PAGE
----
Bain continued to do this three successive terms, during which he continued writing for the Westminster Review , and also helped John Stuart Mill with the revision of the manuscript of his System of Logic (1842). In 1843 Bain contributed the first review of the book to the London and Westminster Review, (a magazine to which Bain’s friend Harriet Martineau also contributed).
In 1845 Bain was appointed professor of mathematics and natural philosophy in the Andersonian University of Glasgow. A year later, preferring a wider field, he resigned the position and devoted himself to writing.
In 1848 Bain moved to London to fill a post in the Board of Health, under Edwin Chadwick, and became a prominent member of the brilliant circle which included George Grote and John Stuart Mill. In 1855 he published his first major work, The Senses and the Intellect, followed in 1859 by The Emotions and the Will. These treatises won him a position among independent thinkers. He was examiner in logical and moral philosophy (1857-1862 and 1864-1869) to the University of London, and in moral science in the Indian Civil Service examinations.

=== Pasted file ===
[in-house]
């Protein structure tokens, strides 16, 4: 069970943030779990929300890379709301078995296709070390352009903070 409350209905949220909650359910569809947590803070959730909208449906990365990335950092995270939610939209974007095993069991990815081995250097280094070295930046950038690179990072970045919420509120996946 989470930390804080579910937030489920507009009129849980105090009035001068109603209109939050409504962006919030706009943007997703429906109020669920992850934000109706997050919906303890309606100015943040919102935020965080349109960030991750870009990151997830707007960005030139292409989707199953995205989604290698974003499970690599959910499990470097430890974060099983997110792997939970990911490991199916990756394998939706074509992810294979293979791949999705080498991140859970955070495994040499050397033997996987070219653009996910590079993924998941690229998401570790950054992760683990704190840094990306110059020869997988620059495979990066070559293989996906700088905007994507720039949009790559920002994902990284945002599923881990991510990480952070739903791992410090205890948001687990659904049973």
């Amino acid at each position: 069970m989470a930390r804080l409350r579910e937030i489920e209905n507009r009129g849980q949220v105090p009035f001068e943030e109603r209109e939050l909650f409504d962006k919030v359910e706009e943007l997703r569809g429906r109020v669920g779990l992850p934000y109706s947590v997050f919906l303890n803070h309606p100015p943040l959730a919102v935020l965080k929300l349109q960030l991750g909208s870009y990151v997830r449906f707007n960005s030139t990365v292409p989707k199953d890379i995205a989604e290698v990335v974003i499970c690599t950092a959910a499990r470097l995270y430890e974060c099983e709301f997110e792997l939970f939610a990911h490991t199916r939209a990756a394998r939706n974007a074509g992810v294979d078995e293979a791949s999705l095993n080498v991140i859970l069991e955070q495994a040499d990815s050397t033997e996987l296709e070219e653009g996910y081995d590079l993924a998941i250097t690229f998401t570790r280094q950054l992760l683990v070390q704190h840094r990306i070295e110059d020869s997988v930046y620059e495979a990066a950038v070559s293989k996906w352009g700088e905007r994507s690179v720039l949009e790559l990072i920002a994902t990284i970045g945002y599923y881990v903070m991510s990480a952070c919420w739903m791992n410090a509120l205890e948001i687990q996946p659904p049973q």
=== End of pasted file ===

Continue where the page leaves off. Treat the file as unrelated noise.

In 1860 Bain was appointed by the crown to the new chair of logic and English literature at the University of Aberdeen (created by the amalgamation of the two colleges, King’s College and Marischal College, by the Scottish Universities Commission of 1858).
Up to this date neither logic nor English had received adequate attention in Aberdeen, and Bain devoted himself to supplying these deficiencies. He succeeded not only in raising the standard of education generally in the north of Scotland, but also in forming a school of philosophy and in widely influencing the teaching of English grammar and composition.
His efforts were first directed to the preparation of textbooks: Higher English Grammar and An English Grammar were both published in 1863, followed in 1866 by the Manual of Rhetoric, in 1872 by A First English Grammar, and in 1874 by the Companion to the Higher Grammar. These works were wide-ranging and their original views and methods met with wide acceptance.
Bain’s own philosophical writings already published, especially The Senses and the Intellect (to which was added, in 1861, The Study of Character, including an Estimate of Phrenology), were too large for effective use in the classroom.